Welcome to the First Guest Blog Post of 2017!
An original piece by Jackie Case, a wonderful illustration artist.
Read on as she breaks down the creative process of producing authentic and original work.
Enjoy! & make sure to give her a follow on these social media platforms.
I Wanna Be Original
I wanna be original… just like everybody else.
How do you make anything unique? I mean really, in this day and age when so much feels ho-hum and yeah, I’ve kinda seen another version just like it before so it’s already been done but I wanna make my own stuff so bad, kind of way. How then do you ignite the spark in your own brain where your synapses just fuse together coherently and a flame of true originality is born?
I’ve thought a lot about this as I sit down to yet another drawing. But just to be clear, first off, I’m not scared of the blank page and-the-challenge-of-making-something-new-and-better-then-the-work-I-did-before has remained as steadfast as the desire to create. I know right, how lucky am I, as this will forever keep me motivated and constantly moving forward. Awesome, yeah, one for me!
Anyway, OK, back to where I was, how do you create original ideas?
Well, first, and this might seem a strange place to start, but I need you to go way back to the very beginning of the creative process and simply ask yourself… What tools do I want to use in the first place? I know, I know, this sounds odd, but just bear with me, it will all make sense in the end. So, I ask again, What do I want to have in my hand when I’m making my ‘something’?
I’d also suggest you write down a list of your tools (not ex-partners mind you, even though you could write some of them down, as you never know, it might help). For me, it took a lot of hits and misses, but I finally worked out the medium I love the most, the simple plain old pencil. Awesome! First part ticked.
So next I asked myself… Where do I want to place this tool? (No, no, not the ex- partner. We all know where they can go) …but in my case, my pencil. Was it on paper, on a wall, on canvas or material? So many options, but again I realized I simply loved drawing on plain old paper. Tick two.
But then I got to the really hard part. What was I going to draw? What was I going to say? What was my subject matter going to be? So again I got to thinking… What are my values, what do I care about, what really interests me? All these questions are so important and why making stuff is so personal and so hard.
Well, back to me… I like dogs and cats and little girls, cupcakes, soldiers and knitting; I value craftsmanship and skill, as well as drawings that make me feel good and happy. Also, I like small and delicate work that draws you in and whispers a quiet little joke in your ear. So I started drawing smaller and more detailed by combining these elements.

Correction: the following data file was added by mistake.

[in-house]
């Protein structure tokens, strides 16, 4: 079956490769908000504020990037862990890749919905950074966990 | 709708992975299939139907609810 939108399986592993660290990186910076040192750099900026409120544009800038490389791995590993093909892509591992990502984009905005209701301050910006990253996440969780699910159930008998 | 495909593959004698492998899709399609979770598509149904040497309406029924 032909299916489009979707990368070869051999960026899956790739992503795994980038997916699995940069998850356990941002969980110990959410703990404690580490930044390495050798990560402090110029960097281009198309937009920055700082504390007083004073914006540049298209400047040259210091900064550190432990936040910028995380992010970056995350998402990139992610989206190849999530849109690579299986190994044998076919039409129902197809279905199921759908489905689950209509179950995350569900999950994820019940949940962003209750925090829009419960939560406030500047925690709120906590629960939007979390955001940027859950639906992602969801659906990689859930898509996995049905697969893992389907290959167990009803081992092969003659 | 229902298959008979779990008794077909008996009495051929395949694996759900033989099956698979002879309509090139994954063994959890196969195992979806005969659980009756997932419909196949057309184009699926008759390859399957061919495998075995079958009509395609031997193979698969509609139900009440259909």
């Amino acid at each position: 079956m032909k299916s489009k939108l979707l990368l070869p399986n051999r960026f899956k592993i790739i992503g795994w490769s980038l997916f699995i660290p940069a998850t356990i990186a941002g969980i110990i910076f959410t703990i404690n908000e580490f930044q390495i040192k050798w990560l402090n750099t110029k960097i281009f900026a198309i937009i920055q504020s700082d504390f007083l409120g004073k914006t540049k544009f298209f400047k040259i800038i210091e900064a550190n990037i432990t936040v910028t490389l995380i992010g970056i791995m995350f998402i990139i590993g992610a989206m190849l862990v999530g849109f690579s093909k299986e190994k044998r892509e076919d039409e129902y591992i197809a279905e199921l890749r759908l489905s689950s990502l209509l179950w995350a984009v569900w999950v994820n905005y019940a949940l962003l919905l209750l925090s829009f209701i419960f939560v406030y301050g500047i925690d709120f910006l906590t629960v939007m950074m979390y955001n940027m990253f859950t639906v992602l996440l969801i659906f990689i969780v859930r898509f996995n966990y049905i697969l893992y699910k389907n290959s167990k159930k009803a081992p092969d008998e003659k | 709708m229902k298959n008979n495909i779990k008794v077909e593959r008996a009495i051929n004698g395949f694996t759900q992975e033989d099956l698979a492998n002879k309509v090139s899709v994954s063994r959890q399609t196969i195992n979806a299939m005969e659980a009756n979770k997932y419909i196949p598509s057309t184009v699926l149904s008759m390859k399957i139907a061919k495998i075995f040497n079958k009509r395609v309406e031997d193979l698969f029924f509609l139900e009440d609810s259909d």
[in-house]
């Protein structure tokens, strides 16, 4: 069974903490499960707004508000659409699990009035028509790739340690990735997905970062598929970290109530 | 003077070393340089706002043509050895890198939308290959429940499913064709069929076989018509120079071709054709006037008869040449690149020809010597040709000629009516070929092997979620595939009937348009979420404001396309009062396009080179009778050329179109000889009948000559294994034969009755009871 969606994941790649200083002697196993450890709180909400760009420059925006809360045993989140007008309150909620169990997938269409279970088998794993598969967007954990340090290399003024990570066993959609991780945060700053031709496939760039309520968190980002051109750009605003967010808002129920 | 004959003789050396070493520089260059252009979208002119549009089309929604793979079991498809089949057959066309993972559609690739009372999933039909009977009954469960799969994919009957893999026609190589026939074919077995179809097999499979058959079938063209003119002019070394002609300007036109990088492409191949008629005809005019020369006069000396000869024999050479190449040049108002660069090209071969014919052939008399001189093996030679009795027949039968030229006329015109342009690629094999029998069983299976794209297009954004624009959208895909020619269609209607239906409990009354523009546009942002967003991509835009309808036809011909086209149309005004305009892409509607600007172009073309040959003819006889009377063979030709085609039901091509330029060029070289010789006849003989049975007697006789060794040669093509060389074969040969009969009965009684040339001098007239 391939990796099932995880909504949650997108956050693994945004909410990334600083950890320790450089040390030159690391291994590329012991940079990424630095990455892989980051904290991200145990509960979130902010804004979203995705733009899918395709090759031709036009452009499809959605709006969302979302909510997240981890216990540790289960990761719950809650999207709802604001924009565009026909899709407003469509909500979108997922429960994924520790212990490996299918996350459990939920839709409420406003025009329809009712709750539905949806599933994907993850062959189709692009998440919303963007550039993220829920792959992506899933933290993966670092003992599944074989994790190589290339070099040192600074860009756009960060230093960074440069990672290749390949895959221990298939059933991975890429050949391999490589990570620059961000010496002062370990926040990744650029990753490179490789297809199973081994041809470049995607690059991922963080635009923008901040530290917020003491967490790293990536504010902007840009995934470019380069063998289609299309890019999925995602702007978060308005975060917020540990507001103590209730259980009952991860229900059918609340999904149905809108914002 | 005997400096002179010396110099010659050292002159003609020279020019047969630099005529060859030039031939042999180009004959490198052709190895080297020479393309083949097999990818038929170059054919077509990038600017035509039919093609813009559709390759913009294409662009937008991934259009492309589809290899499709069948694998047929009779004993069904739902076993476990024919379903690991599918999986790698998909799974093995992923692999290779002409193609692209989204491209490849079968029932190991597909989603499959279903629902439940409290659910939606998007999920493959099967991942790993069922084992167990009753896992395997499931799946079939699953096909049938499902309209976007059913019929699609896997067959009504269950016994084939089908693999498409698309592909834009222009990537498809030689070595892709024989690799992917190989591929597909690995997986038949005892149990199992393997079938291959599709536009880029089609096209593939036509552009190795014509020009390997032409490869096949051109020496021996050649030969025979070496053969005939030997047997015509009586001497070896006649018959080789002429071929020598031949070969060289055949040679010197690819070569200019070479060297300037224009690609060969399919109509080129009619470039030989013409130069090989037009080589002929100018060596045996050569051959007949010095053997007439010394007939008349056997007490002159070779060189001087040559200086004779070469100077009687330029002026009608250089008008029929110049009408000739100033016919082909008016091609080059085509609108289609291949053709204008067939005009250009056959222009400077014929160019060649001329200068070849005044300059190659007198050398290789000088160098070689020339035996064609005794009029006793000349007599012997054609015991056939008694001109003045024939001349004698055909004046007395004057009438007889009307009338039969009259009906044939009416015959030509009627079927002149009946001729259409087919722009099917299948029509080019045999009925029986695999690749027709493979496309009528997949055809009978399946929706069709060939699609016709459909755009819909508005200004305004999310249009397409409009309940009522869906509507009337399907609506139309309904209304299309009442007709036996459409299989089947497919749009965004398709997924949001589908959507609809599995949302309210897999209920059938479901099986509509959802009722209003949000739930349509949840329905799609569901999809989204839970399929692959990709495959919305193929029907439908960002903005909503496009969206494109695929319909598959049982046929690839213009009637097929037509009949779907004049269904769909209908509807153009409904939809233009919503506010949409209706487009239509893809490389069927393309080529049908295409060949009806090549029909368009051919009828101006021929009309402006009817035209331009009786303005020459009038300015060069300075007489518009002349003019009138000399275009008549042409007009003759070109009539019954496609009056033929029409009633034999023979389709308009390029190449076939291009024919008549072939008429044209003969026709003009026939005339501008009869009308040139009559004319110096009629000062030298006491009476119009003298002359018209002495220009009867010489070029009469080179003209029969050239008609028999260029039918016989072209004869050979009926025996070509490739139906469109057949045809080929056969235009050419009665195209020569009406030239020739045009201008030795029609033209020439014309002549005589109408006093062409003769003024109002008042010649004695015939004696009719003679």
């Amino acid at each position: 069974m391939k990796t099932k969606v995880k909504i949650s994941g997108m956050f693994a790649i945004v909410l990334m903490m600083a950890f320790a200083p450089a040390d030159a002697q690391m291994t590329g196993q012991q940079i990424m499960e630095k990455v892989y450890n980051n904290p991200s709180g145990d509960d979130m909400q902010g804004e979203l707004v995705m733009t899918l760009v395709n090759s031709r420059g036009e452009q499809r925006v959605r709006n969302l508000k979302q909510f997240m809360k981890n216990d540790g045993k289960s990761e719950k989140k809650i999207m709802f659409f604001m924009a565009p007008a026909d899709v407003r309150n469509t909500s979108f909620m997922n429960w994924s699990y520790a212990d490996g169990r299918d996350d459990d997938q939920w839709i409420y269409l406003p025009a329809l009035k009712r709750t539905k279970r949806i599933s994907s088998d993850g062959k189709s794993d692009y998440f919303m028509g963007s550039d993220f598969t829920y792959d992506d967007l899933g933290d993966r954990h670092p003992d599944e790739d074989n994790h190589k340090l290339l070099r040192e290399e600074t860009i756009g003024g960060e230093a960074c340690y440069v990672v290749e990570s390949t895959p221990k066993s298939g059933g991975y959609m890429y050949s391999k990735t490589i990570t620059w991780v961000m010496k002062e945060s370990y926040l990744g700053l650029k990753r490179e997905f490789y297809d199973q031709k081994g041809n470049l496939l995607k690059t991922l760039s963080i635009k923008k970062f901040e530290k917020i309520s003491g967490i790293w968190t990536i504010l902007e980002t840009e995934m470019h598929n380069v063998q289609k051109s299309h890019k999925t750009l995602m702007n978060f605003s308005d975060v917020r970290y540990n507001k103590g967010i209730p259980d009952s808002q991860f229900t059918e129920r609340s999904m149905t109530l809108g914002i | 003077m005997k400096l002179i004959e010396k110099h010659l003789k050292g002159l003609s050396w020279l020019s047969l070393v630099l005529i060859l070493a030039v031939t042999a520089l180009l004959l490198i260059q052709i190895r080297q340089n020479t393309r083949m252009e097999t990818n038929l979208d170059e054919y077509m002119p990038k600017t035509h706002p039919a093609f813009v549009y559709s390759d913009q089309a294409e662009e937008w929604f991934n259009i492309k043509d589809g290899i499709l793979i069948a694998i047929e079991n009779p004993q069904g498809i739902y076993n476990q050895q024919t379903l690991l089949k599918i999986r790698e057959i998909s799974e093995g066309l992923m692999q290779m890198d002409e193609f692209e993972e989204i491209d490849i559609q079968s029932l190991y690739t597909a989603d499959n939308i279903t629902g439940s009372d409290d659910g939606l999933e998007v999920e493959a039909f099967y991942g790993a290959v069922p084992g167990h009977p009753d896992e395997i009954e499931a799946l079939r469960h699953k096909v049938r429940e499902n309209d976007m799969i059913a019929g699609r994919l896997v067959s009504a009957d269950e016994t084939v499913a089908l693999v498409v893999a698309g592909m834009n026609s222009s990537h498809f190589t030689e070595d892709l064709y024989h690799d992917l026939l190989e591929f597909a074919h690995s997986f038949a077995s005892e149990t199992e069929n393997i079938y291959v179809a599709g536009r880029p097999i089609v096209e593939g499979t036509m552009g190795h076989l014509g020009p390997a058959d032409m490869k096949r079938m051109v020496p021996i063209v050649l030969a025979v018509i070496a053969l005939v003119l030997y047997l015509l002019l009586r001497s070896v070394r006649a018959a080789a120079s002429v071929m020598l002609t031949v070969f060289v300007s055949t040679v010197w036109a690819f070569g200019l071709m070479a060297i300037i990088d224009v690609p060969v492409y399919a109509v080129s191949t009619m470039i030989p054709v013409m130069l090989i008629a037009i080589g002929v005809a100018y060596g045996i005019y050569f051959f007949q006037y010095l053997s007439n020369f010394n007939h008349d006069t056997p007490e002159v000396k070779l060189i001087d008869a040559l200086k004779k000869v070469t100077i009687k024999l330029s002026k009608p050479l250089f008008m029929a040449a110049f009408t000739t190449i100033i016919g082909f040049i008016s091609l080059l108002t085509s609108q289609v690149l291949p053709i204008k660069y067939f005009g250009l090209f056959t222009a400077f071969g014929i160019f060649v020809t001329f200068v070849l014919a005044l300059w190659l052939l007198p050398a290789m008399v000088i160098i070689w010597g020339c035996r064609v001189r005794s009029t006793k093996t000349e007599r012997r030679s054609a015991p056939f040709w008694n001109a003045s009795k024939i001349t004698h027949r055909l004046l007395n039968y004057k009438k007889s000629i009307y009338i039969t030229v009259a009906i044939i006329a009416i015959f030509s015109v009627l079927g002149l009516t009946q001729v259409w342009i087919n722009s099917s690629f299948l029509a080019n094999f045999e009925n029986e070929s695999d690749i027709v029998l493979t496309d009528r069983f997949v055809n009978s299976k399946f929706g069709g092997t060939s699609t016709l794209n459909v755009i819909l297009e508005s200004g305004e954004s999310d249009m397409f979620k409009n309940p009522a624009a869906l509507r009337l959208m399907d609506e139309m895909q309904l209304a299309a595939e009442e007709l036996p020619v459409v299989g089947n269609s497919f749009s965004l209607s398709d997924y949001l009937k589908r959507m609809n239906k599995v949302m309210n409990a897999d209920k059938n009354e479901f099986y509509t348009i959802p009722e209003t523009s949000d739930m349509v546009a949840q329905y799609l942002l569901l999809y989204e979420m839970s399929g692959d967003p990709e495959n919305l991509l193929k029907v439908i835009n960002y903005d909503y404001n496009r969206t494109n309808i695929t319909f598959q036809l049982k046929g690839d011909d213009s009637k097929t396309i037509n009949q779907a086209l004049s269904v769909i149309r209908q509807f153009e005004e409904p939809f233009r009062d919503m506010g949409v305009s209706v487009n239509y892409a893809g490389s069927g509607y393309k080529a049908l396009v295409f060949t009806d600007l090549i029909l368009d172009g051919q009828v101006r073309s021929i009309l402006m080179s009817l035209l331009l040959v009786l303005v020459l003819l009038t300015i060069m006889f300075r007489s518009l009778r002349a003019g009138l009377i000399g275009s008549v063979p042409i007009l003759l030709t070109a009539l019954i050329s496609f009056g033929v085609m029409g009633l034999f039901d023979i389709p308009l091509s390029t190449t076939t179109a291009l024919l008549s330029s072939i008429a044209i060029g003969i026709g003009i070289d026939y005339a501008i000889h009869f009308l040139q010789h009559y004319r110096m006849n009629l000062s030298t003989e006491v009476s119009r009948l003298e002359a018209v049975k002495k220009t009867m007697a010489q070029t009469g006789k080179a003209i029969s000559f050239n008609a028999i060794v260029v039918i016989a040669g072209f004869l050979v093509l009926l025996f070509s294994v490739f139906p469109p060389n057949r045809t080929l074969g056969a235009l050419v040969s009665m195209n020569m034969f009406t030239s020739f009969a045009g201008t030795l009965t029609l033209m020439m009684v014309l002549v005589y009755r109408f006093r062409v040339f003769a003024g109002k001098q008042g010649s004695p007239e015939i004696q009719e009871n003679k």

I still had more to ponder before I could finally show my work to the world. I had to ask myself… Where was this all going? Did I want to draw just for myself, my family or friends? Do these drawings go on a wall or are they printed on a t-shirt, a cup or on my head (that one is for all the make-up artists out there)? Are these for a gallery, a market store, or a museum? Their final destination is as important to the process as the parts that take you there in the first place. And so I decided my works are small and personal and always, always original.
So I got to work and mastered my technique (which took years of practice, yes, I’m afraid). And I finally put them up on a wall in a café, and over a latte and an almond croissant (of course). I could share my little mutterings with you, and maybe, just maybe, you just might want to take one of them home (with a strawberry macaroni for dessert, naturally). And who knows, in time a big gallery might see my work and they’ll give me my own solo show in New York (yes, this did actually happen, but that’s another story.)
So when I reflect back on this, it all seems so simple and straight forward, but how does this help you? By compartmentalizing and deconstructing the creative process I discovered you could create, in a totally concrete way, a method to stimulate new synapses within your own work. All you had to do was write down as many tools, canvas’, subject matter (and/or your values) and finally your destinations. By writing these lists, and re-combining them (I wrote them on cogs as it made it easier), we could finally get to the fun part; for each time you twirl your answers, you combine them in new and different ways, making unlimited original ideas only you could make.
Awesome right! So, if you’re feeling a little stuck or in a creative rut, give this a go and who knows what you might find. Take for example, if you’re into knitting and hairdressing and writing and you really want your work in a museum, maybe you could knit a huge word using only human hair. It could sit in the foyer at The National Gallery of Victoria just behind the water wall. Wow! Amazing… mmm… now what would it say?
A Special Thanks To Jackie Case
Jackie wrote a book, FLYING PENGUINS, about all this stuff. Check out her website WWW.JACKIECASE.COM
& Purchase Her Book There. Her works are being showcased below:
Follow her on social media too
Learn More About Jackie On The Spotlight in October.